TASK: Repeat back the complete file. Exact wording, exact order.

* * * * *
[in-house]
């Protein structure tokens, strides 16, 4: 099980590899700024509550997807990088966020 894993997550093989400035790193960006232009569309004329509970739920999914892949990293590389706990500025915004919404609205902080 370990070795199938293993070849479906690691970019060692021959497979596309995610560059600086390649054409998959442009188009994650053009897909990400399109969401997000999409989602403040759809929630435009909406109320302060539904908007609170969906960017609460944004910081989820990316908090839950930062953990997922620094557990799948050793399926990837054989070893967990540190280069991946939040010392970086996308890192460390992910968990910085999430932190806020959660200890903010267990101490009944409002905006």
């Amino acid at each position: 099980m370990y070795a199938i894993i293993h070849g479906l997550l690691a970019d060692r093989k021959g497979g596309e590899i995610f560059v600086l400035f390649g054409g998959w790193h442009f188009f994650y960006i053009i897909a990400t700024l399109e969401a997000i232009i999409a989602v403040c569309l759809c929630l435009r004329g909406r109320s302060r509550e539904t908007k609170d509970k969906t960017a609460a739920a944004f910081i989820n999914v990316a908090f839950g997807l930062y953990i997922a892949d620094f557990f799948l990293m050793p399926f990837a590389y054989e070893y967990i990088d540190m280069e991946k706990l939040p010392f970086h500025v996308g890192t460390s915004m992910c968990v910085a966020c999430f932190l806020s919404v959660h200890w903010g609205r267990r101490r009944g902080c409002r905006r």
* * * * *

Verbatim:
[in-house]
């Protein structure tokens, strides 16, 4: 099980590899700024509550997807990088966020 894993997550093989400035790193960006232009569309004329509970739920999914892949990293590389706990500025915004919404609205902080 370990070795199938293993070849479906690691970019060692021959497979596309995610560059600086390649054409998959442009188009994650053009897909990400399109969401997000999409989602403040759809929630435009909406109320302060539904908007609170969906960017609460944004910081989820990316908090839950930062953990997922620094557990799948050793399926990837054989070893967990540190280069991946939040010392970086996308890192460390992910968990910085999430932190806020959660200890903010267990101490009944409002905006």
């Amino acid at each position: 099980m370990y070795a199938i894993i293993h070849g479906l997550l690691a970019d060692r093989k021959g497979g596309e590899i995610f560059v600086l400035f390649g054409g998959w790193h442009f188009f994650y960006i053009i897909a990400t700024l399109e969401a997000i232009i999409a989602v403040c569309l759809c929630l435009r004329g909406r109320s302060r509550e539904t908007k609170d509970k969906t960017a609460a739920a944004f910081i989820n999914v990316a908090f839950g997807l930062y953990i997922a892949d620094f557990f799948l990293m050793p399926f990837a590389y054989e070893y967990i990088d540190m280069e991946k706990l939040p010392f970086h500025v996308g890192t460390s915004m992910c968990v910085a966020c999430f932190l806020s919404v959660h200890w903010g609205r267990r101490r009944g902080c409002r905006r």